Editorial | Bowled by Tallawahs
It is neither an obligation nor the responsibility of governments, and certainly not Jamaica's, to invest in, or subsidise, the operations of private businesses to ensure their profitability. And this is especially so if such enterprises are of neither strategic security nor socio-economic value to the country.
The Jamaica Tallawahs cricket franchise clears none of those thresholds. It, therefore, can make no claims on taxpayers' money. The Government, but for the event of a far more compelling case than the one thus far publicly flogged, mustn't acquiesce to any wheedling, attempted blackmail by public shaming, or any other form of pressure to put money into this venture.
We, of course, have no evidence that there is a specific effort to wring taxpayers' money out of the Government. But, given the signs, we are just issuing a warning.
The Jamaica Tallawahs are one of six teams franchised by the Caribbean Premier League (CPL), a private promoter of Twenty20 games sanctioned by Cricket West Indies, the governing body for the sport in the Caribbean. While it carries the name' Jamaica' and ostensibly plays 'home' matches, or some of them, at Sabina Park, it is not a national team. Its squad is made up of players from Jamaica, other parts of the West Indies, and elsewhere across the cricket world.
The team is owned by an outfit called Worldwide Sports Management Group, controlled by Florida-based businessman Kris Persaud, who acquired the team last year from Dallas, Texas-based Indian businessmen Manish Patel and Ron Parik, who are principals in a food and leisure group, Chalak Mitra.
Not long before Mr Persaud acquired the Tallawahs, he inked a deal with Central Broward Recreational Park in the city of Lauderhill, Florida, to be the exclusive promoter of cricket at that venue. This year, the ground hosted three of the Jamaica Tallawahs' five 'home' games. Two were played at Sabina Park.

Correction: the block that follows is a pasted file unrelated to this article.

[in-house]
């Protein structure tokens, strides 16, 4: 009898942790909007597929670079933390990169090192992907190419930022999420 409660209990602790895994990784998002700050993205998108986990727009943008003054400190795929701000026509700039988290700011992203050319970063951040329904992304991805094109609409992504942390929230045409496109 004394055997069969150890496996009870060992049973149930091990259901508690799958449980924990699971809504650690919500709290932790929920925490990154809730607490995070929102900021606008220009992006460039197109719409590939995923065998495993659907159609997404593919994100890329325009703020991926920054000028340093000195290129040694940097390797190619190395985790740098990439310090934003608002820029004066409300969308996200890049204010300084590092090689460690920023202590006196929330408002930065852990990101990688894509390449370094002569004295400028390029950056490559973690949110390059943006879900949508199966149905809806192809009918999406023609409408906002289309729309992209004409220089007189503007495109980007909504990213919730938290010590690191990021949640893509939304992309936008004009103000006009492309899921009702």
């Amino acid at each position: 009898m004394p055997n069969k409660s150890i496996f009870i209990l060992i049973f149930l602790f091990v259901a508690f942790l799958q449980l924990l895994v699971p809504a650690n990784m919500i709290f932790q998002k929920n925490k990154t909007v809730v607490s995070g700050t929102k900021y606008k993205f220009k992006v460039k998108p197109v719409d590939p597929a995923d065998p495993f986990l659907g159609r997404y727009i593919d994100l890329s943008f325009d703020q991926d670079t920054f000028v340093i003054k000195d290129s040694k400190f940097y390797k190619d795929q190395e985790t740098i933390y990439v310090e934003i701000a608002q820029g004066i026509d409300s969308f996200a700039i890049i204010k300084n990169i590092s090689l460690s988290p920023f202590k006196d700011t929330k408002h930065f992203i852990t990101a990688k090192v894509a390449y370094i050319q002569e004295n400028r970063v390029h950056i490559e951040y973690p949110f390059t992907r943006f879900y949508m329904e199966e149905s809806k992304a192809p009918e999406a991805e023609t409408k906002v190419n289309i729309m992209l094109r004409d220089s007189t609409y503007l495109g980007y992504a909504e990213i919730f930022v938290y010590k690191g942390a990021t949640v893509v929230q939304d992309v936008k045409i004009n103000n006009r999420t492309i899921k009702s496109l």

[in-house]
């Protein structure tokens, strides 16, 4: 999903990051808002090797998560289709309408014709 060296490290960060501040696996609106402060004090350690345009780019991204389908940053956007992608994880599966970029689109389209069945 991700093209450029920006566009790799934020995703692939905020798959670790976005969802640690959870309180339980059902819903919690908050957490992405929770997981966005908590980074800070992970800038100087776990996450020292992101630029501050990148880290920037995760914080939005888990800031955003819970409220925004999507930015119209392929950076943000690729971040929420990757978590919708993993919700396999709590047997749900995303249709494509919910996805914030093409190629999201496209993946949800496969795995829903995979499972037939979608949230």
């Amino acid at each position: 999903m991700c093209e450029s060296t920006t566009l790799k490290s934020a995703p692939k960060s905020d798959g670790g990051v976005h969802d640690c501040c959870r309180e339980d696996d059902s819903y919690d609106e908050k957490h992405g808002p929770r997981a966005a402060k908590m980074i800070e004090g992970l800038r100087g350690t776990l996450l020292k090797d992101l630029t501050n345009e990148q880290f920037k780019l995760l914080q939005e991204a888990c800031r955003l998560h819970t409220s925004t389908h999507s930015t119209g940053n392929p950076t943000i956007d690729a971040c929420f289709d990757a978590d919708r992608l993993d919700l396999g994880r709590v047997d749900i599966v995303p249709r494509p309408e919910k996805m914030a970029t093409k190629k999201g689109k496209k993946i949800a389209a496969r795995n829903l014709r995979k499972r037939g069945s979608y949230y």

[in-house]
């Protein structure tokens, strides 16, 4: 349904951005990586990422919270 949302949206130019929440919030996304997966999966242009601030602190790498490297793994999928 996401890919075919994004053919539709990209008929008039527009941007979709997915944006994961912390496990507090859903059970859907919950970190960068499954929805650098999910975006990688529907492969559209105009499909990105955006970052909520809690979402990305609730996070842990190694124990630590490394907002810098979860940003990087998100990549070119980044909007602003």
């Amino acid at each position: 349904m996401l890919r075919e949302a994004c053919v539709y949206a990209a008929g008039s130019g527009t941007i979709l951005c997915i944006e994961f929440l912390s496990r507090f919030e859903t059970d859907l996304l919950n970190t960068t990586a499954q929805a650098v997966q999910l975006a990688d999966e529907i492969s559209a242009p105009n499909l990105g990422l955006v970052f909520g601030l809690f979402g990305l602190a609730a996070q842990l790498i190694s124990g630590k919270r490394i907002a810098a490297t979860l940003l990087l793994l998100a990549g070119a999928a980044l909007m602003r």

Without the financial details of Mr Persaud's cricket operations, there is a certain sense to having some of the Tallawahs' games played in Florida. He gets to host matches at the ground where he has exclusive rights to promote cricket, without actually relocating the franchise and incurring the financial penalty that could come, based on the original terms of the CPL franchise, with moving a team to the USA or Canada.
There are, however, suggestions that this may be mission creep - that the Tallawahs might relocate to Florida unless they get additional support from the Jamaican Government, which, according to Sports Minister Olivia Grange, has given J$7 million in support to CPL and Tallawahs over the past two years. The team's owners haven't themselves made a public case for more government cash, but CPL's CEO, Pete Russell, left no doubt about the manoeuvrings and of the "definite possibility" that a move could happen.
"We love playing in Jamaica, but there is a huge demand for CPL to play games in other countries," he told this newspaper. "We will continue to look to the US market, as it makes sense to do so."
Mr Russell said that CPL and the Tallawahs "bring a lot in terms of investments and social benefits" to the countries in which they play. They perhaps do. However, while we have heard of the financial contributions of the CPL tournament to the region, we are yet to see the independent and academically rigorous analyses of this economic impact.
We would wish to have the Tallawahs based in Jamaica, bringing the enjoyment of sport and helping to promote the country. But by doing so, the team's owners also get to exploit the Jamaican brand.
Further, if Jamaica were awash with cash, throwing some money at a franchised team might be okay. However, we can't support, as it would be, a socialisation of costs and the privatisation of profit. In that case, it would be better to subsidise sugar, which we are against.